As is so often the way in the digital age, it was the internet that gave London songwriter and multi-instrumentalist Holly Henderson her big break. In 2017, she posted a cover of Bowie’s Lazarus on Instagram, and it quickly caught the ear of LA session guitarist and YouTube star Pete Thorn (Chris Cornell, Melissa Etheridge et al), ultimately leading to the release of her debut long-player, Monday Green. Produced by Thorn – and also the inaugural release for groovy NY/Tokyo-based label, Trend & Chaos – the ten-track album is an earthy indie rock belter through and through, with a tightly layered production and arrangement style that serves as the perfect platform for Holly’s voice.
However, there’s a more delicate side to the 23 year-old’s music, too, as this exclusive video performance of her upcoming single, Back After Sunrise, and its accompanying behind-the-scenes video, reveal. Paring back to acoustic guitar and vocals, Holly’s masterful, understated delivery showcase her exceptional talent for imparting the emotional content of a song.
For the session, we recorded Holly at Castle Gibson’s MC Motors, a stunning East London warehouse with an evocative post-industrial atmosphere. Our initial assessment of the room’s quirky natural ambience turned out to be optimistic, as the character of the reverb just wasn’t particularly appealing. After a bit of playing around with microphone placement, we abandoned the idea of using AKG C414 room mics, and opted for an sE Electronics Z5600a tube condenser mic on the guitar in parallel with the DI signal, and a Shure SM58 dynamic mic for the vocal (and whistling). The z5600a – chosen because it complimented the DI surprisingly well – was angled towards the guitar in such a way as to minimise spill from the vocal and room without compromising the natural sound of the instrument. The SM58, on the other hand, is known for its strong rejection, making it the ideal choice of vocal mic, being all but entirely deaf to spill from the guitar.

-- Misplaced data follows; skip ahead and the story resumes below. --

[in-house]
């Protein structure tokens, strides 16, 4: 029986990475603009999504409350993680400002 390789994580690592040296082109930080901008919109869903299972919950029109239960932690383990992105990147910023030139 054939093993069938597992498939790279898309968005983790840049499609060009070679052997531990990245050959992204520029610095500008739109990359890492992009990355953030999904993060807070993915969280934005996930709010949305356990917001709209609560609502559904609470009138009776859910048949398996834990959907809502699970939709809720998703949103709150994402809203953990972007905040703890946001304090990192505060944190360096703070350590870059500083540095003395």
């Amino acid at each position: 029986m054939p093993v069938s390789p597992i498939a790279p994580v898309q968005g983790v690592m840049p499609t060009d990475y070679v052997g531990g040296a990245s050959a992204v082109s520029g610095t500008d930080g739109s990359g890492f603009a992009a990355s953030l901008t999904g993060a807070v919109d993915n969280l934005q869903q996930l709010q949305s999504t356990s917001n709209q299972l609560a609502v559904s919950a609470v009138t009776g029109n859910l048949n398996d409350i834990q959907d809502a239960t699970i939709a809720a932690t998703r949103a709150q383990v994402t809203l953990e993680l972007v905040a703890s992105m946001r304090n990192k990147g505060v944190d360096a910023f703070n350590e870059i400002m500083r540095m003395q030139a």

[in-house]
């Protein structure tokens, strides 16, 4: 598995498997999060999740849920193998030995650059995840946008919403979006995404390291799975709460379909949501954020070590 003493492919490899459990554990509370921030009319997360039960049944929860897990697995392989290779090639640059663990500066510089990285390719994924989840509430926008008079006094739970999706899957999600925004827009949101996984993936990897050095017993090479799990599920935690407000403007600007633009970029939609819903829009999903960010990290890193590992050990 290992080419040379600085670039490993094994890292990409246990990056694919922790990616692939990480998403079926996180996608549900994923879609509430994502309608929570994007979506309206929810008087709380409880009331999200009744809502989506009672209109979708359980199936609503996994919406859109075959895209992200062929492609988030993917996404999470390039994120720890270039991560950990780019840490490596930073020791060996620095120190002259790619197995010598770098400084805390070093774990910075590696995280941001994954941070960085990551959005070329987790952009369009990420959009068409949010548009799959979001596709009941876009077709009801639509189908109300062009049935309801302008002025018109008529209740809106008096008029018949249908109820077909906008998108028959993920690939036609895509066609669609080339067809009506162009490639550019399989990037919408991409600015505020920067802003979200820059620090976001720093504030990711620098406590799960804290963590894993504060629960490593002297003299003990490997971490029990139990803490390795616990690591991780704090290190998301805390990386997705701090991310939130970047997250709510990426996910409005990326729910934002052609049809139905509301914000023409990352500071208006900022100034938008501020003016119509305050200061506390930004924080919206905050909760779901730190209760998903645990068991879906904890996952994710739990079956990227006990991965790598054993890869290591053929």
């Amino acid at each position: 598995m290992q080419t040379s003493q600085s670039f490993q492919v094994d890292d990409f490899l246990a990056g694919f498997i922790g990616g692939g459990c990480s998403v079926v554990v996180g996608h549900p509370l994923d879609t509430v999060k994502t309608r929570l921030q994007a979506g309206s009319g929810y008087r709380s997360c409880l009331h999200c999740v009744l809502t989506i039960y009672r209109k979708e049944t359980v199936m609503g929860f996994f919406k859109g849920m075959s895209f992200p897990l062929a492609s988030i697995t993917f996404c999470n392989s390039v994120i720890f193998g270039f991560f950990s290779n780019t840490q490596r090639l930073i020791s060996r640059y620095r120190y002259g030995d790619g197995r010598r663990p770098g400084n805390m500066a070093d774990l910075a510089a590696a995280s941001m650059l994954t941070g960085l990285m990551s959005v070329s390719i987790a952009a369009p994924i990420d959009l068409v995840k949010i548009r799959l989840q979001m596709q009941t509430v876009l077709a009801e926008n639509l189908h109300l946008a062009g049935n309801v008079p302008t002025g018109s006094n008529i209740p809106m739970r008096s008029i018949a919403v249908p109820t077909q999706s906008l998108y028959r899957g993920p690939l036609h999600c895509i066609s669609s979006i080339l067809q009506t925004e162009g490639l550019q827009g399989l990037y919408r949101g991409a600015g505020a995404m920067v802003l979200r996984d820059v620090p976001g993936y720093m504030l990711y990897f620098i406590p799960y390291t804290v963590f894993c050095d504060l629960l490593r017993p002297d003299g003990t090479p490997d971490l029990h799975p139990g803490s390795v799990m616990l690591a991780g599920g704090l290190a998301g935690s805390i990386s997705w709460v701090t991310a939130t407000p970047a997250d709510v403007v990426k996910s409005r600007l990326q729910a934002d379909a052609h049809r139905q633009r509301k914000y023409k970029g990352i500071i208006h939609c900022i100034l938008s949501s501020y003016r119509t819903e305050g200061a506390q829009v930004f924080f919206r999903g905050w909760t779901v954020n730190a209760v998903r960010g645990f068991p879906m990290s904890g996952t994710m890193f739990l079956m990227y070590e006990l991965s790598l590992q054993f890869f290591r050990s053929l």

Both mics and the DI were connected to a Focusrite Scarlett 18i8 audio interface, which in turn fed into Logic Pro X on a MacBook Pro. The reason we brought the Scarlett 18i8 to the session rather than a smaller interface, was that its four mic preamps would have provided all the inputs needed to capture the guitar, vocal and room – so, obviously, it was more than sufficient for our simpler two-mic setup. With its testing dynamic sensitivity, ’Back After Sunrise’ makes for ideal source material through which to appreciate the 18i8’s superb preamps, featuring integrated Air high-frequency enhancement circuit, and class leading 24-bit/192kHz converters.
With the mics set up, the awkward room ambience taken out of the equation as much as possible, and all input gains set correctly on the Scarlett 18i8, the actual recording process was plain sailing, thanks to the simplicity of the setup and the exceptionally mic-friendly sound of Hollys voice.